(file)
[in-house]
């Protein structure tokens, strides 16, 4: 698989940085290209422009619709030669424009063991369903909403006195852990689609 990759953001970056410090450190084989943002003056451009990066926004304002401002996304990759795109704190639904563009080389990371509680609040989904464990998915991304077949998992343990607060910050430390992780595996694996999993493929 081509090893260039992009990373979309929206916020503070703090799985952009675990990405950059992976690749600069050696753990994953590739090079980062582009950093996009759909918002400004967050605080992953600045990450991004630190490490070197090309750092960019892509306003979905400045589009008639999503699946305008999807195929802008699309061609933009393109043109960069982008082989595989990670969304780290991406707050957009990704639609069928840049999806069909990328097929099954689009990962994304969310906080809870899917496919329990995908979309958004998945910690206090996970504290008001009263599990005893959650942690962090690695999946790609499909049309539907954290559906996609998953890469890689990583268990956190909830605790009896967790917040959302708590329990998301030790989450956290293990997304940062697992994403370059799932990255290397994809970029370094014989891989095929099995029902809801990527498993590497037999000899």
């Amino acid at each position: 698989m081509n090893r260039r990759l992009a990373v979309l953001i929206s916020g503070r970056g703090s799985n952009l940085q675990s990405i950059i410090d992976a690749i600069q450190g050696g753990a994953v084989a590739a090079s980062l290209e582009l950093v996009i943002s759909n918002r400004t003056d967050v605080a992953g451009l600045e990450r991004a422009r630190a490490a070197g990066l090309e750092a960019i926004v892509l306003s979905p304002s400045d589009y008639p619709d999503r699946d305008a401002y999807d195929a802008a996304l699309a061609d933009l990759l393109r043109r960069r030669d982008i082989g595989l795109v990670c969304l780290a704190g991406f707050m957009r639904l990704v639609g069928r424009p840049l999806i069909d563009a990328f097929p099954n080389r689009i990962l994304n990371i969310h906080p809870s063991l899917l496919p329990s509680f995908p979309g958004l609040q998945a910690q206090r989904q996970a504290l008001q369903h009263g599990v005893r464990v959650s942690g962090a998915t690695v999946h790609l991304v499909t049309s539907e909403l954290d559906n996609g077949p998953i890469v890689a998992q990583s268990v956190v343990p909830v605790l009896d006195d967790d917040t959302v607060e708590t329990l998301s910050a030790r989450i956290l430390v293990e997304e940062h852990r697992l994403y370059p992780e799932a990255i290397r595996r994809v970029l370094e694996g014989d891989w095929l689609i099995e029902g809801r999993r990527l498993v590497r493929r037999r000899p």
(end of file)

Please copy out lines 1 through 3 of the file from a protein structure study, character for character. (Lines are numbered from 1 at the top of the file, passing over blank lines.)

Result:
[in-house]
């Protein structure tokens, strides 16, 4: 698989940085290209422009619709030669424009063991369903909403006195852990689609 990759953001970056410090450190084989943002003056451009990066926004304002401002996304990759795109704190639904563009080389990371509680609040989904464990998915991304077949998992343990607060910050430390992780595996694996999993493929 081509090893260039992009990373979309929206916020503070703090799985952009675990990405950059992976690749600069050696753990994953590739090079980062582009950093996009759909918002400004967050605080992953600045990450991004630190490490070197090309750092960019892509306003979905400045589009008639999503699946305008999807195929802008699309061609933009393109043109960069982008082989595989990670969304780290991406707050957009990704639609069928840049999806069909990328097929099954689009990962994304969310906080809870899917496919329990995908979309958004998945910690206090996970504290008001009263599990005893959650942690962090690695999946790609499909049309539907954290559906996609998953890469890689990583268990956190909830605790009896967790917040959302708590329990998301030790989450956290293990997304940062697992994403370059799932990255290397994809970029370094014989891989095929099995029902809801990527498993590497037999000899």
């Amino acid at each position: 698989m081509n090893r260039r990759l992009a990373v979309l953001i929206s916020g503070r970056g703090s799985n952009l940085q675990s990405i950059i410090d992976a690749i600069q450190g050696g753990a994953v084989a590739a090079s980062l290209e582009l950093v996009i943002s759909n918002r400004t003056d967050v605080a992953g451009l600045e990450r991004a422009r630190a490490a070197g990066l090309e750092a960019i926004v892509l306003s979905p304002s400045d589009y008639p619709d999503r699946d305008a401002y999807d195929a802008a996304l699309a061609d933009l990759l393109r043109r960069r030669d982008i082989g595989l795109v990670c969304l780290a704190g991406f707050m957009r639904l990704v639609g069928r424009p840049l999806i069909d563009a990328f097929p099954n080389r689009i990962l994304n990371i969310h906080p809870s063991l899917l496919p329990s509680f995908p979309g958004l609040q998945a910690q206090r989904q996970a504290l008001q369903h009263g599990v005893r464990v959650s942690g962090a998915t690695v999946h790609l991304v499909t049309s539907e909403l954290d559906n996609g077949p998953i890469v890689a998992q990583s268990v956190v343990p909830v605790l009896d006195d967790d917040t959302v607060e708590t329990l998301s910050a030790r989450i956290l430390v293990e997304e940062h852990r697992l994403y370059p992780e799932a990255i290397r595996r994809v970029l370094e694996g014989d891989w095929l689609i099995e029902g809801r999993r990527l498993v590497r493929r037999r000899p």